In his City of Rhetoric, “The Persistence of Space” section, David Fleming argues on the importance and influence of the physical spaces that surround us. When speaking of physical spaces Fleming introduces the idea of the towns, countries, and areas we as citizens live in. The concept of the different sections of those towns, and how the community living in and surrounding that area view that particular space. And through such perceptions the influence that our personal experience and the experience of others have on us when identifying a space for what it is. Fleming himself states in the beginning of the section that, “…we routinely make discriminations among them: we know which are better and which are worse, which are ours and which are someone else’s” (32).
The title of this section “The Persistence of Space” acknowledges the fact of the continuity of a space. The idea that space is permanently there but what truly changes is the stories connected to that area and the individuals that either decide or are forced to live there given personal circumstances. Fleming influences the reader to think about how easily were tier and rate these spaces for what they are. Through such ratings, we decide which spaces should get our attention and the ones we should stay away from and warn others about. This idea as Fleming argues is presented as “spatial manifestations” and “place-based thinking.” In postmodern United States landscapes, we see a major contrast of very poor and very rich neighborhoods coexistence in the same area. Fleming states, “It is a landscape in which residential areas are separate from commercial ones, single-family ones, multi-family housing, rental from for-sale properties, and people of one social group from those of all others” (33). The area that one chooses to live in is subconsciously where everyone else with the same mindset and lifestyle as well. Every area has a specific type of citizen living in it, and areas such Washington D.C, Brooklyn New York are prime examples of that.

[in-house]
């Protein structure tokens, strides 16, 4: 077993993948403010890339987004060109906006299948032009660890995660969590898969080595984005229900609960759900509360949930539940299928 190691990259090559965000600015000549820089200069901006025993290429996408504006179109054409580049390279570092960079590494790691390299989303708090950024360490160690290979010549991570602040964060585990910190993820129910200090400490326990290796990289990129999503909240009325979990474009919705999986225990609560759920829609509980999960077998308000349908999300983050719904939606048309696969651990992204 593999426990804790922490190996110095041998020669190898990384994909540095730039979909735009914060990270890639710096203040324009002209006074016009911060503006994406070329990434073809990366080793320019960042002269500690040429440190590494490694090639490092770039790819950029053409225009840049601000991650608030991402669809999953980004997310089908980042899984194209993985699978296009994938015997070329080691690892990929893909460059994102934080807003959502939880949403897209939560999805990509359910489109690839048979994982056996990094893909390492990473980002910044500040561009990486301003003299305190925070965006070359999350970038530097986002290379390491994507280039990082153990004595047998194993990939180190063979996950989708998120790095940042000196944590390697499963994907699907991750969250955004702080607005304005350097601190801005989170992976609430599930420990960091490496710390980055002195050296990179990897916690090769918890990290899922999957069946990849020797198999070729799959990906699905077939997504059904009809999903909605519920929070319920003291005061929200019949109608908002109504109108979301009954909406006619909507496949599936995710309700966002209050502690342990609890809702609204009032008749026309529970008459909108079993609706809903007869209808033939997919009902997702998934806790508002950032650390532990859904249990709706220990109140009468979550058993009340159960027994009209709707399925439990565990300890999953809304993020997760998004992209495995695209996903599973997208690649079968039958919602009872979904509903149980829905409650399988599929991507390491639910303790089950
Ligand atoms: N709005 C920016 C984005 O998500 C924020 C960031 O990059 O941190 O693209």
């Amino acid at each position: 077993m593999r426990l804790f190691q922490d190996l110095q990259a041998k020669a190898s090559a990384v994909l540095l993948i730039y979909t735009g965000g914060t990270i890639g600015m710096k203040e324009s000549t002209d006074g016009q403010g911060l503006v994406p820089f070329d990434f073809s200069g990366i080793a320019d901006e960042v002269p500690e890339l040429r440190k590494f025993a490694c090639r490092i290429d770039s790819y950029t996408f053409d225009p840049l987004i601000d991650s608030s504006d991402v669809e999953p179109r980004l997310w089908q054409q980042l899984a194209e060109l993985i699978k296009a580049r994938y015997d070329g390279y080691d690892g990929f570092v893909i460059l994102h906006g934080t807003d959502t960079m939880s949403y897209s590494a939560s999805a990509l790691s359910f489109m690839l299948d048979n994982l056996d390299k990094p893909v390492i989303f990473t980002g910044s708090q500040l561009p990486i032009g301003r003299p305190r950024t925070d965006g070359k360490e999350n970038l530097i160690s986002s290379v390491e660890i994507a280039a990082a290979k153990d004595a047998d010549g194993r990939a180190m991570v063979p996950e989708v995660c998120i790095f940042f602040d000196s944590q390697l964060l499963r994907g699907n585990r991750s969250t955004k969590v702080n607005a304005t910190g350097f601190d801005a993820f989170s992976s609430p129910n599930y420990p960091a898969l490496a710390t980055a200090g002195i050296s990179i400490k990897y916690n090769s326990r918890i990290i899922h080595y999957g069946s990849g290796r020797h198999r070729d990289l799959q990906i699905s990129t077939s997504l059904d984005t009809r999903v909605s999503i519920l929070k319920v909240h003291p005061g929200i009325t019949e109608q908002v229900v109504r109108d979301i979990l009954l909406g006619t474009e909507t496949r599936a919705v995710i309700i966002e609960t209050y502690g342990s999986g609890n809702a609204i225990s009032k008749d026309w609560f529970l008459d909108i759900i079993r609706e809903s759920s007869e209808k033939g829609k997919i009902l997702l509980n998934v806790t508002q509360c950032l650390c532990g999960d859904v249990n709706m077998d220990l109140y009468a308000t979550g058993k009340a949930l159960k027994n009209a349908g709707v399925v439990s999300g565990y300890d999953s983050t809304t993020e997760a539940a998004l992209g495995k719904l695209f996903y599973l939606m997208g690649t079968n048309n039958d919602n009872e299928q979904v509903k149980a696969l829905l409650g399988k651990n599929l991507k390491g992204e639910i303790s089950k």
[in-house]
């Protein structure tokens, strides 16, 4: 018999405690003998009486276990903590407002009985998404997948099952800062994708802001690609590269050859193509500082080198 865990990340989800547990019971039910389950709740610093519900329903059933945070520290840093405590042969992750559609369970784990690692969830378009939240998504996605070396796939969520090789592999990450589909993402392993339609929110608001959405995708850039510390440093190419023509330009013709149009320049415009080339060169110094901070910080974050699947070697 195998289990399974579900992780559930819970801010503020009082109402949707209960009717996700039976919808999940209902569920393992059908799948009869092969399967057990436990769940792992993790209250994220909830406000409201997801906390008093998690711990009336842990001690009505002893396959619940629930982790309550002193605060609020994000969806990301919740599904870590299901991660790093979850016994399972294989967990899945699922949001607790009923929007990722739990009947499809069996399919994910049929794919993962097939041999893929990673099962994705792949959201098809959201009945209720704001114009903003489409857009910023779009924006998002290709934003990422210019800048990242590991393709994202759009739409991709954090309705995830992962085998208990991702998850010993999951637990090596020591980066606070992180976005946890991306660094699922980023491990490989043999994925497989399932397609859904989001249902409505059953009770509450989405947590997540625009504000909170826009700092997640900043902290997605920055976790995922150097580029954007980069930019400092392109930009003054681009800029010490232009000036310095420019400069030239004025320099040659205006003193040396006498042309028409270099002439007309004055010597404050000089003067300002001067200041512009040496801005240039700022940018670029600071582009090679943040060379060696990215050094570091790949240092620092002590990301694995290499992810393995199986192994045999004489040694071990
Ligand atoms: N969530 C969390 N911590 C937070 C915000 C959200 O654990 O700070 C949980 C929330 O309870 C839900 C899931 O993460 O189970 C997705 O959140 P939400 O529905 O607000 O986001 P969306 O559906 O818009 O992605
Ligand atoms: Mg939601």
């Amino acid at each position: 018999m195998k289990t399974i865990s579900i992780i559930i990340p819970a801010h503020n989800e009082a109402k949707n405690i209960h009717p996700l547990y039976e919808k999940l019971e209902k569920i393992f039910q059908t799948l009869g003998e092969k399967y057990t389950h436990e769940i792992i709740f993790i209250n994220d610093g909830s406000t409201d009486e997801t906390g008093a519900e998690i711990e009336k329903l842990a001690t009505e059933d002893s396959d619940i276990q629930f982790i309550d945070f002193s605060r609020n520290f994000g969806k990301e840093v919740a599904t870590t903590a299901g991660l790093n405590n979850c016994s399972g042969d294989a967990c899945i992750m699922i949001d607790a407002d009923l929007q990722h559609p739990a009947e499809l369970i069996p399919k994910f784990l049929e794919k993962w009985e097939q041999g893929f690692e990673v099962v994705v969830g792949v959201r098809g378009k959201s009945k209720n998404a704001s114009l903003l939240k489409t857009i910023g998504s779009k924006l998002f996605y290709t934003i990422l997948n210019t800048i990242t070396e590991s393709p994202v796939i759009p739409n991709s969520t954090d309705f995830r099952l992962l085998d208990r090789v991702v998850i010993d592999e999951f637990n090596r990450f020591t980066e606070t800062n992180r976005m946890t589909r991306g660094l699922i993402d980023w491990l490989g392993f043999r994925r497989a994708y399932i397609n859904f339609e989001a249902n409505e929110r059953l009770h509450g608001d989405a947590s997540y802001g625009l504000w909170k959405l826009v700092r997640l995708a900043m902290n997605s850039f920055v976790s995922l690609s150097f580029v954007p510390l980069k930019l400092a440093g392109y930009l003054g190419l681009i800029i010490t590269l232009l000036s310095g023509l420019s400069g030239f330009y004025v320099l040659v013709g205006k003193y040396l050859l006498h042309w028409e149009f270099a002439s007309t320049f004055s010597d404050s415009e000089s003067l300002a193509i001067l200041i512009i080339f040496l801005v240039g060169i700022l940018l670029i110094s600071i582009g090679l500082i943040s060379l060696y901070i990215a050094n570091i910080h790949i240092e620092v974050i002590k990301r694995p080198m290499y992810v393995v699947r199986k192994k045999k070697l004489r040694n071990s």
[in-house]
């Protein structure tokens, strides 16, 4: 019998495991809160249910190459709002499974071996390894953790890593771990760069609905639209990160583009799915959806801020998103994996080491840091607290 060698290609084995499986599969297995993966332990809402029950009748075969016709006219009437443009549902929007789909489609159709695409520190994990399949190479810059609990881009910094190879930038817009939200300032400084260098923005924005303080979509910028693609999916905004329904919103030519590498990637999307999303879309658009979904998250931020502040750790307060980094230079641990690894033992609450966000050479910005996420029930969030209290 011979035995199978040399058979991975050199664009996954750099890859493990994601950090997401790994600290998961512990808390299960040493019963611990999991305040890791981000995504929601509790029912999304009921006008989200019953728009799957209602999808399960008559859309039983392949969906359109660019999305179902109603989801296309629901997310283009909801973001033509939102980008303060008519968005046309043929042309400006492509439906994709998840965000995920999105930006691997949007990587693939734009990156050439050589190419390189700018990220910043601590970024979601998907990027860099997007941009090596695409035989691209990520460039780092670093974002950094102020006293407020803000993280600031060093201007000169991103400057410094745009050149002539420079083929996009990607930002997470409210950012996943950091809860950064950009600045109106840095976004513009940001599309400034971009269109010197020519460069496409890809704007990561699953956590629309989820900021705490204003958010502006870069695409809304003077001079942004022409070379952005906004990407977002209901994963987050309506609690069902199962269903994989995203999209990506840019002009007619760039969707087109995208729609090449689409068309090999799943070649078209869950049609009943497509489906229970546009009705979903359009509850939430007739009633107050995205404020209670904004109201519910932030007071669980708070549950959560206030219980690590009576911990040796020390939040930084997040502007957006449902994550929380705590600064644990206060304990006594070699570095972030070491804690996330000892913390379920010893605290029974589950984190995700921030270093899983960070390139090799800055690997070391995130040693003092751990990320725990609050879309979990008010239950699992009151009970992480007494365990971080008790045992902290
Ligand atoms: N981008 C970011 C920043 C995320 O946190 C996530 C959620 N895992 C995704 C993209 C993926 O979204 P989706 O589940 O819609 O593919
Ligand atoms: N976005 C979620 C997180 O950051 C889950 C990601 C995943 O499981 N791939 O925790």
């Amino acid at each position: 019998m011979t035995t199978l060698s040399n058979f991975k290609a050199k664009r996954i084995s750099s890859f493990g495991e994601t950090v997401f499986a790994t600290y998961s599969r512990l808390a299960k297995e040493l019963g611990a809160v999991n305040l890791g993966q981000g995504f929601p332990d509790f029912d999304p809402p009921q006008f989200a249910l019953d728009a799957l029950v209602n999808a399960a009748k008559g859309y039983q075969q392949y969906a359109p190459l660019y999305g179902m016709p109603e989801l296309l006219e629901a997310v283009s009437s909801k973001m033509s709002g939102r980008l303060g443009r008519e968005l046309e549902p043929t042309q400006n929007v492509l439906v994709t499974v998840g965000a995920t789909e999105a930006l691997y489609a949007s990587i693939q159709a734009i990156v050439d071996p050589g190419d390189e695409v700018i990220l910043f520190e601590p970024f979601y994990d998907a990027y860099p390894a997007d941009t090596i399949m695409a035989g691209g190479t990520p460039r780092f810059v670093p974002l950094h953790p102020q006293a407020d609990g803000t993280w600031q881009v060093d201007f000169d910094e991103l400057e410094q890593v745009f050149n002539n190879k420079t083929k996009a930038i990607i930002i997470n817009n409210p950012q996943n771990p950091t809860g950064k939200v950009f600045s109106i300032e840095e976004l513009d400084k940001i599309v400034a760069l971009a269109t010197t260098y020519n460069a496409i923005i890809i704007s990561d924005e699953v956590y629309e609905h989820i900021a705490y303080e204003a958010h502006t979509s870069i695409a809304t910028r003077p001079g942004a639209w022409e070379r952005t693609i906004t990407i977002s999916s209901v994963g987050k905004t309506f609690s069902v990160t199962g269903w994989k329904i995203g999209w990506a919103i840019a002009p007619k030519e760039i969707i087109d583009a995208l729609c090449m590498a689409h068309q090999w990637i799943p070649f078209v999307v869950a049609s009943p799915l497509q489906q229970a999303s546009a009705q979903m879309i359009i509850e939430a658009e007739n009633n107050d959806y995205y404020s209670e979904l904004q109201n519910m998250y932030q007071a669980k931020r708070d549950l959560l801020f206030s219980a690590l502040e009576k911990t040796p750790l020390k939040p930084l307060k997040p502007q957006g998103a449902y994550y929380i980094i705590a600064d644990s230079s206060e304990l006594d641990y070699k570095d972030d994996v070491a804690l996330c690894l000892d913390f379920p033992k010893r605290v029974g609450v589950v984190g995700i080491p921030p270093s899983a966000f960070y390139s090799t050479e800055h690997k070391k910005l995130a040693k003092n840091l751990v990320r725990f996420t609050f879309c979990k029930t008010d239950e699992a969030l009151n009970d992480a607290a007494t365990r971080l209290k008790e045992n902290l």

Fleming notes a great point that on a national and global scale, companies among other businesses capitalize on such area distinctions/characterizations. Businesses whether it be an apartment complex, small own business among others use such distinctions to thrive. Fleming states,
From a national, rather global point of view, meanwhile, we can see that some locations in the United States are capitalizing on the economic transformations of our time — places like Boulder, Raleigh-Durham, Austin , and Washington, DC, variously”creative centers,” “ideopolises” or “latte towns” — while others are stagnant or declining” (32).
It’s spatial manifestations, in order to succeed individuals as well as groups migrate to the areas that will able them to do so. There is no real thought of the consequences that might follow or result in such migrations. As a result, two different things may occur in a certain space, it will it slowly but surely turn into an affluent isolated area and lose the history of what it once was, or continue to be poor and the citizens in such areas will have to suffer from the fact that they are being forced out of their homes because they cannot afford it. The persistence of the space does not necessarily mean it will stay one way, more so, the presence of the space will be there and the stories concerning such area will change.
Fleming, David. City of Rhetoric: Revitalizing the Public Sphere in Metropolitan America. Albany: SUNY Press, 2008.